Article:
Laboratory abnormality
Metabolism abnormality

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Autosomal dominant inheritance
Nodular inflammatory vasculitis


Lymphocytic vasculitis is thought to be caused by a number of different factors, such as infection, trauma, drug reaction, or an underlying condition such as arthritis.[2] Because this condition is rare and not yet well understood, it is believed that a full list of possible causes has yet to be assembled.[3]


Support and advocacy groups can help you connect with other patients and families, and they can provide valuable services. Many develop patient-centered information and are the driving force behind research for better treatments and possible cures. They can direct you to research, resources, and services. Many organizations also have experts who serve as medical advisors or provide lists of doctors/clinics. Visit the group’s website or contact them to learn about the services they offer. Inclusion on this list is not an endorsement by GARD.

Organizations Supporting this Disease

    Learn more

    These resources provide more information about this condition or associated symptoms. The in-depth resources contain medical and scientific language that may be hard to understand. You may want to review these resources with a medical professional.

    Where to Start

    • DermNet NZ is an online resource about skin diseases developed by the New Zealand Dermatological Society Incorporated. DermNet NZ provides information about this condition.

      In-Depth Information

      • Medscape Reference provides information on this topic. You may need to register to view the medical textbook, but registration is free.
      • The Monarch Initiative brings together data about this condition from humans and other species to help physicians and biomedical researchers. Monarch’s tools are designed to make it easier to compare the signs and symptoms (phenotypes) of different diseases and discover common features. This initiative is a collaboration between several academic institutions across the world and is funded by the National Institutes of Health. Visit the website to explore the biology of this condition.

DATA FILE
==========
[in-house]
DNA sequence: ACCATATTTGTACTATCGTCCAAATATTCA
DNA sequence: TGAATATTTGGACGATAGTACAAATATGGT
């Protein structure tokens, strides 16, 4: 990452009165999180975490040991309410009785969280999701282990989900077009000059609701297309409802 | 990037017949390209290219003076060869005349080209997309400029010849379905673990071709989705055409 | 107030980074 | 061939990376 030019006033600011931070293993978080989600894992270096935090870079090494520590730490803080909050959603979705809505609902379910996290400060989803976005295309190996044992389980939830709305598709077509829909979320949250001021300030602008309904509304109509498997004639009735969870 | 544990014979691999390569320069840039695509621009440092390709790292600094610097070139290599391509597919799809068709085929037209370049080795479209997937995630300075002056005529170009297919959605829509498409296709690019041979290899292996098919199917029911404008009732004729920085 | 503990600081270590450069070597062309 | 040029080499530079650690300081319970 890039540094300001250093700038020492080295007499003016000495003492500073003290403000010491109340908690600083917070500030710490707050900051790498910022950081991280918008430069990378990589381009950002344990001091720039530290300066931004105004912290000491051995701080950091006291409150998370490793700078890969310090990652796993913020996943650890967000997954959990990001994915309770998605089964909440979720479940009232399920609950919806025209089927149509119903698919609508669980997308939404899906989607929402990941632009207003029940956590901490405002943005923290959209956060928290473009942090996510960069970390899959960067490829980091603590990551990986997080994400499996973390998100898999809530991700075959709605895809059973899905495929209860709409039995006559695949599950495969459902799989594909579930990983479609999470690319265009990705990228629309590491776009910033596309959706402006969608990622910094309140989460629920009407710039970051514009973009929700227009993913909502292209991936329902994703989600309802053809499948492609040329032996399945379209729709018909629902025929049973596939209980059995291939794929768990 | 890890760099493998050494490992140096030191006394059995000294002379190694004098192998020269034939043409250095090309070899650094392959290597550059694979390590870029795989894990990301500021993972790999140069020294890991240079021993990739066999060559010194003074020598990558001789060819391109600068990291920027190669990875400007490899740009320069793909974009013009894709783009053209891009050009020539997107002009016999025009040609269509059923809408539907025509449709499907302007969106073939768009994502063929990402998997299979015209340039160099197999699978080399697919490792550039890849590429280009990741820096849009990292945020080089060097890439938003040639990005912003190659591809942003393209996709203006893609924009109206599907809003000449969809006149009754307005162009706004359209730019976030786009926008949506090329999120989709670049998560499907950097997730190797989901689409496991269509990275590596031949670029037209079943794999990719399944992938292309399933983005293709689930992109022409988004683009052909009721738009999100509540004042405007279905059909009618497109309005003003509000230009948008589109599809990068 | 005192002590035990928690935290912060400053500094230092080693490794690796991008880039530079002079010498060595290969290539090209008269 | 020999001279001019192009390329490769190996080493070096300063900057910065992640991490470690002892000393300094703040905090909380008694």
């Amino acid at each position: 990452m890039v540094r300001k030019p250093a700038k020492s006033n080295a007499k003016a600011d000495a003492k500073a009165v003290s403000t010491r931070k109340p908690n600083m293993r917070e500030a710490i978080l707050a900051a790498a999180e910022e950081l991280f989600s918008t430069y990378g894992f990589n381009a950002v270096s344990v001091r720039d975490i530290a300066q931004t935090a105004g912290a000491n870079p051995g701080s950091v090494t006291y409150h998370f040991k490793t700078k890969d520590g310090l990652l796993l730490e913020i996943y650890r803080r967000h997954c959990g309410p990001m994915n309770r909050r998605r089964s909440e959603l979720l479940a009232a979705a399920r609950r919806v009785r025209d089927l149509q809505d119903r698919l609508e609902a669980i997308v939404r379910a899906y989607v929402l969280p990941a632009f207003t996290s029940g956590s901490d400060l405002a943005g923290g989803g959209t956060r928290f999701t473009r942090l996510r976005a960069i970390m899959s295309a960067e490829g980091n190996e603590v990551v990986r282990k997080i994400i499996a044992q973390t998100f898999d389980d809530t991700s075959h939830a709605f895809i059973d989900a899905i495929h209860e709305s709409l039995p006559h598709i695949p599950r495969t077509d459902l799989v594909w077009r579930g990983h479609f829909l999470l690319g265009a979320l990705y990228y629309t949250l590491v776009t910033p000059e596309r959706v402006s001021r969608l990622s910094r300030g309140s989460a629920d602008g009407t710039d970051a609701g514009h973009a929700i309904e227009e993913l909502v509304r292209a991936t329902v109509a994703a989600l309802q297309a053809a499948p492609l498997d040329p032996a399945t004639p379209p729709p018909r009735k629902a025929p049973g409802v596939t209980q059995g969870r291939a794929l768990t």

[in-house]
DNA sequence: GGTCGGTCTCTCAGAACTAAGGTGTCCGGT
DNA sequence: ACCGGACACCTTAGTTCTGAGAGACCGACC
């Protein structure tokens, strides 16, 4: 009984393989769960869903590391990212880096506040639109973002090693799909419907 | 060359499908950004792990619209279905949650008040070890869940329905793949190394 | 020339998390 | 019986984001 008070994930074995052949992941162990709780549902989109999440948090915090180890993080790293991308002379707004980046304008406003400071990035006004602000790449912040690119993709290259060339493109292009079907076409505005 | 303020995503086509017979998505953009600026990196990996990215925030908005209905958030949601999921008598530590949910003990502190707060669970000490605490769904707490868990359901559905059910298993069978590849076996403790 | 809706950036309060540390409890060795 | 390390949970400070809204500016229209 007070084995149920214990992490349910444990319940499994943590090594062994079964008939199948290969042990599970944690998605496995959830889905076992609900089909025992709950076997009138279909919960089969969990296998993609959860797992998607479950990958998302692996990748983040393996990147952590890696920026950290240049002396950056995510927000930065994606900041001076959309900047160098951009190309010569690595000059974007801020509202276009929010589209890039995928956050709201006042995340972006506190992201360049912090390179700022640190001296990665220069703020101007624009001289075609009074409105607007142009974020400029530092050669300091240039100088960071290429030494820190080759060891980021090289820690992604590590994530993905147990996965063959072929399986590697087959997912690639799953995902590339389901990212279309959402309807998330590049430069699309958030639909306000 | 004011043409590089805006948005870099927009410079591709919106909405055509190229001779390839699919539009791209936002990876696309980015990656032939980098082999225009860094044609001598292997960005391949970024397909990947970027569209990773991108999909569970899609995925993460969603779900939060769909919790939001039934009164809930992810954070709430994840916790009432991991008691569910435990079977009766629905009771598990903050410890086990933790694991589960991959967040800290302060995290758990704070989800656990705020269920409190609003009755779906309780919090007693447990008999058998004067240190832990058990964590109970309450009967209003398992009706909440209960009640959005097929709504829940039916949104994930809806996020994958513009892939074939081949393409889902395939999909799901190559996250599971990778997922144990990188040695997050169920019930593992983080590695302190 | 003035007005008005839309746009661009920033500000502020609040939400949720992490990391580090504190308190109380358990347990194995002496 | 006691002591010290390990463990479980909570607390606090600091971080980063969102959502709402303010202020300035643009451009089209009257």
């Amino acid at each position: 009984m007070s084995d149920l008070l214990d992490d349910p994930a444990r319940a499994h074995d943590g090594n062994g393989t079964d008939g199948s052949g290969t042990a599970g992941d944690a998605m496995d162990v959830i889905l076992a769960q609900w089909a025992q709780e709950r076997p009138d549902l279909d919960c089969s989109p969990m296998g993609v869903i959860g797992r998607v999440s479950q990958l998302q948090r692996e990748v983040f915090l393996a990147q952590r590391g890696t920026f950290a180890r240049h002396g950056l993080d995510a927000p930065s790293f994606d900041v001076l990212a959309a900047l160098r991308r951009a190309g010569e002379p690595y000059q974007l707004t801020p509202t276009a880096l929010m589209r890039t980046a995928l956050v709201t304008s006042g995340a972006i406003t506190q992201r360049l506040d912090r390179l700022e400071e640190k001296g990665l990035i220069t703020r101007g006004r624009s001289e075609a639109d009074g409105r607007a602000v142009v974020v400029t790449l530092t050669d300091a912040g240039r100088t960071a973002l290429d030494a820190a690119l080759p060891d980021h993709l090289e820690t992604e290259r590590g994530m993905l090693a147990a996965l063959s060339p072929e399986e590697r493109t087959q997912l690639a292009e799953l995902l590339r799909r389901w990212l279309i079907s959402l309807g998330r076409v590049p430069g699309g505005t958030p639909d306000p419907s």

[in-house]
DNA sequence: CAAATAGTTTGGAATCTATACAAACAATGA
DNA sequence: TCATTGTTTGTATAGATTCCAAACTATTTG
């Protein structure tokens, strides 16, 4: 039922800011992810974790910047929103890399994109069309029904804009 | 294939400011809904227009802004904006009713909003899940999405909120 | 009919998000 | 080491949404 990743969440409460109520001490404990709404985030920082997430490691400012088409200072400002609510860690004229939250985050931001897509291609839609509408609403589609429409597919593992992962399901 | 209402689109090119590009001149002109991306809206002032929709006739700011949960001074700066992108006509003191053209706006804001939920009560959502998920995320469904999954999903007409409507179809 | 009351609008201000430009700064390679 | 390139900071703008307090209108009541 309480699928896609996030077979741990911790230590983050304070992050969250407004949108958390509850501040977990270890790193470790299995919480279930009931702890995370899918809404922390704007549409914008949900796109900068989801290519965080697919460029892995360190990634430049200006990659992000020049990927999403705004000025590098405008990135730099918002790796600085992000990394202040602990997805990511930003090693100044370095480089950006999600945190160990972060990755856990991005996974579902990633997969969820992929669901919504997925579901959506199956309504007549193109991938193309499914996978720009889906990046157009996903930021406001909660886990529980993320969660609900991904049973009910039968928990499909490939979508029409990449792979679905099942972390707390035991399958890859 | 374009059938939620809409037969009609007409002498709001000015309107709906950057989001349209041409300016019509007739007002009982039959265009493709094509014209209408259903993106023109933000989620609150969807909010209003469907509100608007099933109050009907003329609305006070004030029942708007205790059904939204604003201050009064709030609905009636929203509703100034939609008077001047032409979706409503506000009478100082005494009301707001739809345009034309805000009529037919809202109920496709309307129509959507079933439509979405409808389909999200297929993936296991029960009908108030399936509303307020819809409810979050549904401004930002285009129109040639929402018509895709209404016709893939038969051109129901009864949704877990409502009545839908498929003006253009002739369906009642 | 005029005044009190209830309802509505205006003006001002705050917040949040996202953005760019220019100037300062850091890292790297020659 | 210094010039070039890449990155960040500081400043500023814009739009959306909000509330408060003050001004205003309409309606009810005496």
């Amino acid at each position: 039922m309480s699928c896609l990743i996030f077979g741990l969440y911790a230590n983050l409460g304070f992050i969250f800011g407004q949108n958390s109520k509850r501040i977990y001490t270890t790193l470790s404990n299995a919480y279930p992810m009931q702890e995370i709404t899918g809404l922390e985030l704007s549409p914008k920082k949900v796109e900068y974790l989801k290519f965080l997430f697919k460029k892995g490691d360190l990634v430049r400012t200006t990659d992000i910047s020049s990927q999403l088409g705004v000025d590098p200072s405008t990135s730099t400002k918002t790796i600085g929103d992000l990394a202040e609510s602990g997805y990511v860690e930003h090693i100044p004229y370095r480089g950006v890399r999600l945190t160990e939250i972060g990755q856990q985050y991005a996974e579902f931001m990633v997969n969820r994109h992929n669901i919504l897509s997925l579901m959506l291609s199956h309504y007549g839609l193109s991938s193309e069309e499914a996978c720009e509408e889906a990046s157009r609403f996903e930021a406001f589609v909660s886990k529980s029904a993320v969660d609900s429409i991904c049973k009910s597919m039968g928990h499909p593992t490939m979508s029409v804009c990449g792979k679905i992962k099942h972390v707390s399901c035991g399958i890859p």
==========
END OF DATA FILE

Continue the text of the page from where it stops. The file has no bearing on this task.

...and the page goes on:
• Online Mendelian Inheritance in Man (OMIM) is a catalog of human genes and genetic disorders. Each entry has a summary of related medical articles. It is meant for health care professionals and researchers. OMIM is maintained by Johns Hopkins University School of Medicine. 
      • PubMed is a searchable database of medical literature and lists journal articles that discuss Lymphocytic vasculitis. Click on the link to view a sample search on this topic.


        1. Cutaneous Vasculitis. DermNet NZ. September 2014; https://dermnetnz.org/vascular/vasculitis.html. Accessed 11/13/2014.
        2. Carlson JA, Ng BT, Chen KR. Cutaneous vasculitis update: diagnostic criteria, classification, epidemiology, etiology, pathogenesis, evaluation and prognosis. The American Journal of Dermatopathology. 2005; 27(6):504-528. https://www.ncbi.nlm.nih.gov/pubmed/16314707. Accessed 11/13/2014.
        3. Carlson JA, Chen KR. Cutaneous vasculitis update: neutrophilic muscular vessel and eosinophilic, granulomatous, and lymphocytic vasculitis syndromes. The American Journal of Dermatopathology. 2007; 29(1):32-43. https://www.ncbi.nlm.nih.gov/pubmed/17284960. Accessed 11/13/2014.